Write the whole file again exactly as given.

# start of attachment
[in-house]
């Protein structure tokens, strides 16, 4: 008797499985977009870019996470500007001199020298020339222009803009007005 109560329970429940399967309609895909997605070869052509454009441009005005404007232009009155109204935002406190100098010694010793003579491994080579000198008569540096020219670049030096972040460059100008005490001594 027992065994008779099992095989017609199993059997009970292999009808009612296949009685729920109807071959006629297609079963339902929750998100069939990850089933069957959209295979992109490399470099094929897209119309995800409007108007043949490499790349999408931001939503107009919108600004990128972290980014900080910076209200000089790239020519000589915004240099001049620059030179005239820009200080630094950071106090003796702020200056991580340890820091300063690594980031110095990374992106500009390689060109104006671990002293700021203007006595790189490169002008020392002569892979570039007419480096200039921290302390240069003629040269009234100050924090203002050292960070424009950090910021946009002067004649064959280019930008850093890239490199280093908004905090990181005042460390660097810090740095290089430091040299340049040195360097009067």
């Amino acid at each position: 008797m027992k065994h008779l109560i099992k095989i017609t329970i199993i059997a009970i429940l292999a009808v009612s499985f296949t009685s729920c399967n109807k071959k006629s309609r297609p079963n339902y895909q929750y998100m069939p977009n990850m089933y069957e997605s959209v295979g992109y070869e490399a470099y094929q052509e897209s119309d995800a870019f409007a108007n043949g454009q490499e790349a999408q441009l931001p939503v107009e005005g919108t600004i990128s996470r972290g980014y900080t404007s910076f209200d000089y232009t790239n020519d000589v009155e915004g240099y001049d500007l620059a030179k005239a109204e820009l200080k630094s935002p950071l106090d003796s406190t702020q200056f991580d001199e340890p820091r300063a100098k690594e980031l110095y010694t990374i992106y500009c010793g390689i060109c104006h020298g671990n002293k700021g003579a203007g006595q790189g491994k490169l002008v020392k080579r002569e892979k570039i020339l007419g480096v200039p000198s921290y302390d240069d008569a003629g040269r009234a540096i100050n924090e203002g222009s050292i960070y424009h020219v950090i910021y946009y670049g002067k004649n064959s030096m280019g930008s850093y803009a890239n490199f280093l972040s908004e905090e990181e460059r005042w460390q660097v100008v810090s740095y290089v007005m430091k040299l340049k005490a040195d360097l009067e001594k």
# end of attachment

[in-house]
């Protein structure tokens, strides 16, 4: 008797499985977009870019996470500007001199020298020339222009803009007005 109560329970429940399967309609895909997605070869052509454009441009005005404007232009009155109204935002406190100098010694010793003579491994080579000198008569540096020219670049030096972040460059100008005490001594 027992065994008779099992095989017609199993059997009970292999009808009612296949009685729920109807071959006629297609079963339902929750998100069939990850089933069957959209295979992109490399470099094929897209119309995800409007108007043949490499790349999408931001939503107009919108600004990128972290980014900080910076209200000089790239020519000589915004240099001049620059030179005239820009200080630094950071106090003796702020200056991580340890820091300063690594980031110095990374992106500009390689060109104006671990002293700021203007006595790189490169002008020392002569892979570039007419480096200039921290302390240069003629040269009234100050924090203002050292960070424009950090910021946009002067004649064959280019930008850093890239490199280093908004905090990181005042460390660097810090740095290089430091040299340049040195360097009067």
């Amino acid at each position: 008797m027992k065994h008779l109560i099992k095989i017609t329970i199993i059997a009970i429940l292999a009808v009612s499985f296949t009685s729920c399967n109807k071959k006629s309609r297609p079963n339902y895909q929750y998100m069939p977009n990850m089933y069957e997605s959209v295979g992109y070869e490399a470099y094929q052509e897209s119309d995800a870019f409007a108007n043949g454009q490499e790349a999408q441009l931001p939503v107009e005005g919108t600004i990128s996470r972290g980014y900080t404007s910076f209200d000089y232009t790239n020519d000589v009155e915004g240099y001049d500007l620059a030179k005239a109204e820009l200080k630094s935002p950071l106090d003796s406190t702020q200056f991580d001199e340890p820091r300063a100098k690594e980031l110095y010694t990374i992106y500009c010793g390689i060109c104006h020298g671990n002293k700021g003579a203007g006595q790189g491994k490169l002008v020392k080579r002569e892979k570039i020339l007419g480096v200039p000198s921290y302390d240069d008569a003629g040269r009234a540096i100050n924090e203002g222009s050292i960070y424009h020219v950090i910021y946009y670049g002067k004649n064959s030096m280019g930008s850093y803009a890239n490199f280093l972040s908004e905090e990181e460059r005042w460390q660097v100008v810090s740095y290089v007005m430091k040299l340049k005490a040195d360097l009067e001594k």